“During the war in Ukraine, a significant proportion of hoteliers kept accommodation prices unchanged or even reduced them. But some entrepreneurs, on the contrary, seek to earn money on [the situation]said Natalia Tabaka, head of the tourism and resorts department of the Lviv regional military administration.
“Two-room apartments in Lviv cost a thousand dollars (per month). For a day in a hotel, a double room, which used to cost 2,500 hryvnias, now you have to pay 8,000,” Ms Tabaka said.
In the circumstances of the apartment rental market, some landlords evict their tenants in order to find new tenants who can pay higher rent. Most tenancy agreements allow landlords to do this when they need to use the apartments for their own accommodation or to house family members. But it is often very difficult to prove whether or not this justification is true.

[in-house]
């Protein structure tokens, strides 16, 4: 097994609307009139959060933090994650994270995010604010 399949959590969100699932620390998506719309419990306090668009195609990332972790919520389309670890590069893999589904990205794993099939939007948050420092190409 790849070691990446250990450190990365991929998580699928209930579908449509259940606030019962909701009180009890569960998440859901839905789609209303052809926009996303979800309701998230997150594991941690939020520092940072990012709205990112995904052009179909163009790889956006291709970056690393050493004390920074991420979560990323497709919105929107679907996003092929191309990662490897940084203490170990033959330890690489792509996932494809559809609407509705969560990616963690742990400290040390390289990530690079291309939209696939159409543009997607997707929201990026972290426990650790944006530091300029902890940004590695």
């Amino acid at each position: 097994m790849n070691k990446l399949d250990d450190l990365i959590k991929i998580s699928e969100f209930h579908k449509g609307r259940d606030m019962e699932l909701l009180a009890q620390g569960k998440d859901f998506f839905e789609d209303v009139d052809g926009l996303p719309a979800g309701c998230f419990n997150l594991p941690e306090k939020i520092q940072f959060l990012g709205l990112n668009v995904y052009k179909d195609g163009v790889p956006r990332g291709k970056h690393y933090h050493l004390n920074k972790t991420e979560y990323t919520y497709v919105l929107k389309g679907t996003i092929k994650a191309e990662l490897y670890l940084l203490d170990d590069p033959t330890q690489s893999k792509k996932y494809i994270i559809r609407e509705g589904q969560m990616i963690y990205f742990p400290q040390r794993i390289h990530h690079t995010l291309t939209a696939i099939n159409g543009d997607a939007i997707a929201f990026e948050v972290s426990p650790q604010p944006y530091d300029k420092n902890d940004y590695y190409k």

Lesia Pronko is one of those who left her rental apartment because of the surprising rise in prices.
“Since the beginning of the war, I have heard several cases of ‘looting’ and I could not believe that, when the whole world helps, there are those who can take advantage of someone else’s misfortune”, said Ms Pronko, who has rented the same apartment for four and a half years. She said she hadn’t seen any “red flags” from the owner before.
“About a week ago our landlord called and said he was raising the rent by 50%. When asked why such a big increase, he replied, ‘A friend advised me increase the rent because now the demand is high.” According to him, the reason was not the war, but the demand,” Ms. Pronko said. situation and behave like that?” she said.
Since finding a new apartment in Lviv is now very difficult, Mrs Pronko offered a compromise to her landlord: gradually increase the rent – by 10% every month until it comes to a price that the owner wishes. He refused.